Days ago, UN envoy to Yemen Ould Cheikh Ahmed said the talks are facing big challenges as the rival parties, the Riyadh-backed Yemeni government and the alliance between the Houthis and former President Ali Abdullah Saleh, continued to breach the fragile ceasefire.

Yemen“Real peace in Yemen requires two things, the first is that the international community should be more serious about ending the conflict,” observers in Sanaa said.

“The international community must start taking effective actions against the factions that never work for peace,” observers said, adding that the job of just being a broker of talks or bridging the gap between the warring parties proved to be not enough to build permanent peace.

The second thing is that local factions must commit themselves to the ceasefire.

Hassan Al-Warith, a political writer, said an essential thing for successful talks and ending the conflict is to admit that the crisis is now between Yemen and Saudi Arabia not among Yemenis.

“The international community needs to redefine the real situation in Yemen correctly as a crisis between the two countries. If this does not happen, we will continue to waste time through holding unhelpful talks and, as a result, the war will continue,” said Al-Warith.

Yasin Al-Tamimi, a political analyst and writer, said building peace must start with restoring the transition process in the country.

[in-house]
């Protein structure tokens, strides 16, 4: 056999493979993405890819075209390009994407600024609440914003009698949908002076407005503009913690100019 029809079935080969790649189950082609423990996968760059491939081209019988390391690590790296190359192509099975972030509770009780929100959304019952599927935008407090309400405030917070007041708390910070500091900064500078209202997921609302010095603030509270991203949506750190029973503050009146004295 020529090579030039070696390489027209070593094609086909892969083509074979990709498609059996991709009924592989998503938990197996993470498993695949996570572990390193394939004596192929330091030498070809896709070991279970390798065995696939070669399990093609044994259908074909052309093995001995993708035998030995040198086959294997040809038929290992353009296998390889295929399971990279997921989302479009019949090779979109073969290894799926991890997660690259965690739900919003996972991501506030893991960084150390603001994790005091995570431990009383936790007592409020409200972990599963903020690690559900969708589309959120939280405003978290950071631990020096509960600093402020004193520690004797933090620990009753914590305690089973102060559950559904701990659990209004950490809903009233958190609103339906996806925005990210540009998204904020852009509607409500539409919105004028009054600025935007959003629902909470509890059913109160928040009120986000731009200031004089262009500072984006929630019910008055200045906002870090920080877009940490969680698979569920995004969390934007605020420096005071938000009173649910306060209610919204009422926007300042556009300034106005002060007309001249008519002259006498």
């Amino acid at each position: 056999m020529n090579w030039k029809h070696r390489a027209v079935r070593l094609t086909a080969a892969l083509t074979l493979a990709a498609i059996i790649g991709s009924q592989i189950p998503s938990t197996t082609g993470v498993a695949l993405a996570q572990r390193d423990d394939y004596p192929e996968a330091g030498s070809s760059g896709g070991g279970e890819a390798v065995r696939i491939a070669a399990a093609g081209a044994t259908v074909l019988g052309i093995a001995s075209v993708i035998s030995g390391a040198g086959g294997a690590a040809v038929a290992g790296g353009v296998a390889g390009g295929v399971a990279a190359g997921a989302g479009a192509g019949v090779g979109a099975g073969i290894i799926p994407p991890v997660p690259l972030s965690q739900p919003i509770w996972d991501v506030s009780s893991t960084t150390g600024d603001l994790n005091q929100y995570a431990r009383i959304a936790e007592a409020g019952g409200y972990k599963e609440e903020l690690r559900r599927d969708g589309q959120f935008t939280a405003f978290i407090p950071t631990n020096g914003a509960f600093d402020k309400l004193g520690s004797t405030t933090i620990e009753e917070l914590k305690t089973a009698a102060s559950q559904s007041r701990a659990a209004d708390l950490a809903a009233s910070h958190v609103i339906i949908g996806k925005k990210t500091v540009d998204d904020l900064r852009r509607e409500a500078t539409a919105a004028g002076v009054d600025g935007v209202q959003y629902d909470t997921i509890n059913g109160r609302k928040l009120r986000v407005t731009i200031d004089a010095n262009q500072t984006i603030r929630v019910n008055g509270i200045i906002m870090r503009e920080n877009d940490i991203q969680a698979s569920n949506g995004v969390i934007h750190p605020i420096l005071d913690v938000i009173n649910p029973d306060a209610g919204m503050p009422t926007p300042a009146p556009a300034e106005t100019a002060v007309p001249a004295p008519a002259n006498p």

“Implementation of UN Security Council resolutions must not be on the agenda of the talks. The right thing is that these solutions are supposed to be implemented first in order to pave the way for successful talks,” Al-Tamimi said.

Days ago, the U.S. ground troops started arriving in South Yemen to back the anti-Qaeda efforts.

Al-Qaeda and the IS have been taking advantage of the chaos and expanding in key eastern and southern regions.

Observers see the United States is not serious about the war on terror in Yemen.

The United States withdrew from fighting Al-Qaeda when the Saudi-led intervention began over a year ago leaving the door open for the terrorist group to expand in the country, a political analyst Mohammed Al-Kohali said.

“The arrival of the U.S. troops in the south aims to control waterways as part of the U.S. conflict with China and Russia,” said Al-Kohali. “It is rethinking its strategy through Yemen as losing grip in the region, Syria in particular.”

Nabil Albukiri, a researcher in Islamist groups, said the latest development in the south including withdrawal of Al-Qaeda militants from Mukalla city revealed weird tactics of terrorists.

“Nonetheless, what is happening in southern and eastern regions exposed links between the Houthi militants and Al-Qaeda,” said Albukiri. “Yemen is seeing a very complicated structure of terrorist groups which may affect the peace process in the future.” Endit

Source: Xinhua


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